As we have previously mentioned, cellular telephone and broadband data services have become ubiquitous. Pricing, at least for individual users, is still rather high, but electronic tracking devices and other providers have negotiated pricing arrangements for particular services. Perhaps the best known is the GM OnStar service, which provides driver information including directions, stolen vehicle location, crash detection and emergency services notification, and other services. BMW Assist is a similar service. To date, these services have been implemented by specific vehicle manufacturers and are not available outside their vehicle brands.
However, in Europe, there are a larger number of cars and a stronger need for information services due to higher level of congestion in traffic. These features make the rate of penetration of GNSS receivers in the European car market higher than in North America, as shown in Figure 10.5 by the greater slope of line relative to Europe. On the contrary, in the commercial vehicle market, North America leads. It is assessed that the percentage of penetration of these systems by 2020 in the whole commercial vehicles market will be 50%. With regard to the use of GALILEO signals onboard commercial vehicles, it has to be noted that, in this market segment the replacement cycle of trucks or buses that have already adopted a tracking platform is longer than that in the mobile phone segment.
Perhaps the most general classification of the application of wireless communications in vehicles is to distinguish between vehicle-to-vehicle and vehicle-to-infrastructure applications, and we will discuss both in succeeding sections. Direct communication between vehicles allows information exchange without requiring any fixed infrastructure or base stations. The location and velocity of vehicles is constantly changing, and the RF communication range is of fairly short distance; therefore, the set of vehicles that can directly communicate will constantly change over a short period of time. This dictates that the physical layer and the network must be capable of operating in an ad hoc, decentralized manner, although coordination and synchronization through personal tracking device time signals are possible. Any two nodes must be able to communicate securely whenever they are within communication range.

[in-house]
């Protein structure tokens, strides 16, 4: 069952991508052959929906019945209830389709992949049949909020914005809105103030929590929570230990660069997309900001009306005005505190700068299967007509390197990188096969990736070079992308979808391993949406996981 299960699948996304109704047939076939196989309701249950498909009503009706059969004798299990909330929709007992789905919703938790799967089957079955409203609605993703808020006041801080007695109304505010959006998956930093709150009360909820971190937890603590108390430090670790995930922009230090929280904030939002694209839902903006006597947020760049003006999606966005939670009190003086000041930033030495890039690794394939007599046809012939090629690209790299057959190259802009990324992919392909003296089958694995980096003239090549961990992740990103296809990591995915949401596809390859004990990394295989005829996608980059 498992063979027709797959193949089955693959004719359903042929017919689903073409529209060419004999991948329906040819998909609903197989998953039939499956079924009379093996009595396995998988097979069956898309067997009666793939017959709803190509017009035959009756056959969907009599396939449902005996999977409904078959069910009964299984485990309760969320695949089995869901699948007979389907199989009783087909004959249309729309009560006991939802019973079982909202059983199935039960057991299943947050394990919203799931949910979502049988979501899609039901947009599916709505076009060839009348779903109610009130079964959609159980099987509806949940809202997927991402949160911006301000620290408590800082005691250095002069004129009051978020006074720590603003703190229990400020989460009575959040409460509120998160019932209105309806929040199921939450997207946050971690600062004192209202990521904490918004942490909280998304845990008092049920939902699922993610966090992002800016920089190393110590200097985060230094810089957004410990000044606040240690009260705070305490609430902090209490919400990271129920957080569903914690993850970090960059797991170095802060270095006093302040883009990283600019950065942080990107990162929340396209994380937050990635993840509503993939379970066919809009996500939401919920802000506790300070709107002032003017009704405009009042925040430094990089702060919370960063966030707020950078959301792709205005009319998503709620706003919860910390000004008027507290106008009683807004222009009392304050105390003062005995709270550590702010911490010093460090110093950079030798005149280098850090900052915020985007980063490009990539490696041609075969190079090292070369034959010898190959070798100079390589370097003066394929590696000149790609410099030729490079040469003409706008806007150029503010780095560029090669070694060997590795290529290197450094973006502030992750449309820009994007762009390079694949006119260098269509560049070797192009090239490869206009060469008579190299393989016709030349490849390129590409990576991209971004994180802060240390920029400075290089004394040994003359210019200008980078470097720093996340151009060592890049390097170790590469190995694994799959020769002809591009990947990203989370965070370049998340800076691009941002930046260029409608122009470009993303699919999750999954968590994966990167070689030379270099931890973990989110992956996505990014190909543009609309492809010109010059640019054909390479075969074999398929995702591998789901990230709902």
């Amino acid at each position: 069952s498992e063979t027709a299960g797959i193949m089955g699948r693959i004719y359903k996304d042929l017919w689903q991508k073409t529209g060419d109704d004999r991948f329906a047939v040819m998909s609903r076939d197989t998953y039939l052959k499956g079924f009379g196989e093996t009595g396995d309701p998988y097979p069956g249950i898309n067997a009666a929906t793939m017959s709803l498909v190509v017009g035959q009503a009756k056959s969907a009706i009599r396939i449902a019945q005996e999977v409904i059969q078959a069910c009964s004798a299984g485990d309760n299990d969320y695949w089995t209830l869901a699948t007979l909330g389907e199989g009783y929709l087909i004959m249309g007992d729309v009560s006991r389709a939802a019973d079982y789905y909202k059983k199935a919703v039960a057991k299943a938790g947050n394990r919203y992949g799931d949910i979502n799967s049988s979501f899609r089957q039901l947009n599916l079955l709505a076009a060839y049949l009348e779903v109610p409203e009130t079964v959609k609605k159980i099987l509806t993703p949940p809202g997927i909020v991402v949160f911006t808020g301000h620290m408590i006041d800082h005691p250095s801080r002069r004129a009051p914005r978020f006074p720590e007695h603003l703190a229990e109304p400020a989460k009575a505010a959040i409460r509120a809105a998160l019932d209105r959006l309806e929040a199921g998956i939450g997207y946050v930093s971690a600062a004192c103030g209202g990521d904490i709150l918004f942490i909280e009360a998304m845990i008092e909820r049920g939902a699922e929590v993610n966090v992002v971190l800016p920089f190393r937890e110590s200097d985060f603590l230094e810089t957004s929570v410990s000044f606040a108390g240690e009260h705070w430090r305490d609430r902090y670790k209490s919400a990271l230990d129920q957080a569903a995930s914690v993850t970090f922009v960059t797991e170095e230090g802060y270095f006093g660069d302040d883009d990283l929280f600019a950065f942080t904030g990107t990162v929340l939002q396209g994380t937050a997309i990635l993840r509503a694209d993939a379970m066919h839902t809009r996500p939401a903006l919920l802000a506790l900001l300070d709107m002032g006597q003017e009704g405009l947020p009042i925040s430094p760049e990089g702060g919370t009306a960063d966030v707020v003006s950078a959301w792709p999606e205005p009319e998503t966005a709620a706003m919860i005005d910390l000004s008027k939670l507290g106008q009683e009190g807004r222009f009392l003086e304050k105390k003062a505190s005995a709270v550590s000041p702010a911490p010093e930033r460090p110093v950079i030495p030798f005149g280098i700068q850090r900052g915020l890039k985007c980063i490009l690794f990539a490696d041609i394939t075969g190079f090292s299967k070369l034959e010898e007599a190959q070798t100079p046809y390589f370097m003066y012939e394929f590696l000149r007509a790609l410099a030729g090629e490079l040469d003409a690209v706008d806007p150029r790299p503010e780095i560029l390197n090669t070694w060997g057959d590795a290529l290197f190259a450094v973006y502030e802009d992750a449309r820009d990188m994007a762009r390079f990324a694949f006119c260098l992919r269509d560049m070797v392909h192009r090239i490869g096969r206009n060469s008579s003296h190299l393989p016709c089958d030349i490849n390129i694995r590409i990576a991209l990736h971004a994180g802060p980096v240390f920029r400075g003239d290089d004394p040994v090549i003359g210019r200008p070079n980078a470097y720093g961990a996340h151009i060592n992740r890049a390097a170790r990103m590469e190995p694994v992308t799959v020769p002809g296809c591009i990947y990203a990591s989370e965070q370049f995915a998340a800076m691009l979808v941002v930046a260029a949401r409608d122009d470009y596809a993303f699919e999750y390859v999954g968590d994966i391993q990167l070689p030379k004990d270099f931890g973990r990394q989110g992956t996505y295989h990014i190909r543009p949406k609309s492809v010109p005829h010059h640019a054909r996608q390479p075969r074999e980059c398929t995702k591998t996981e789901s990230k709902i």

There are existing standards for digital communication using subcarriers of standard AM and FM radio broadcast stations. Applications include channel and programming information, commercial paging systems, weather, news, and traffic information, stock market quotes, and vehicle GPS locator differential correction services. The data rate is quite low and the services often require paid subscriptions. Many of these applications are declining in popularity due to the availability of other, faster technologies. Satellite radio offers a similar unidirectional capability at much higher data rates, for example, Sirius Traffic, a subscription service for real-time traffic data. A WAVE device will be required to tune to the CCH channel at 100-ms intervals aligned with UTM second (for example, derived from a Car GPS tracker ) or derived from the switching of another nearby transceiver, and monitor the CCH for messages for a set interval, after which the device is allowed to switch to a service channel. Another option is to use multiple transceivers so that one can be continuously allocated to the CCH and the other can be used on the SCH.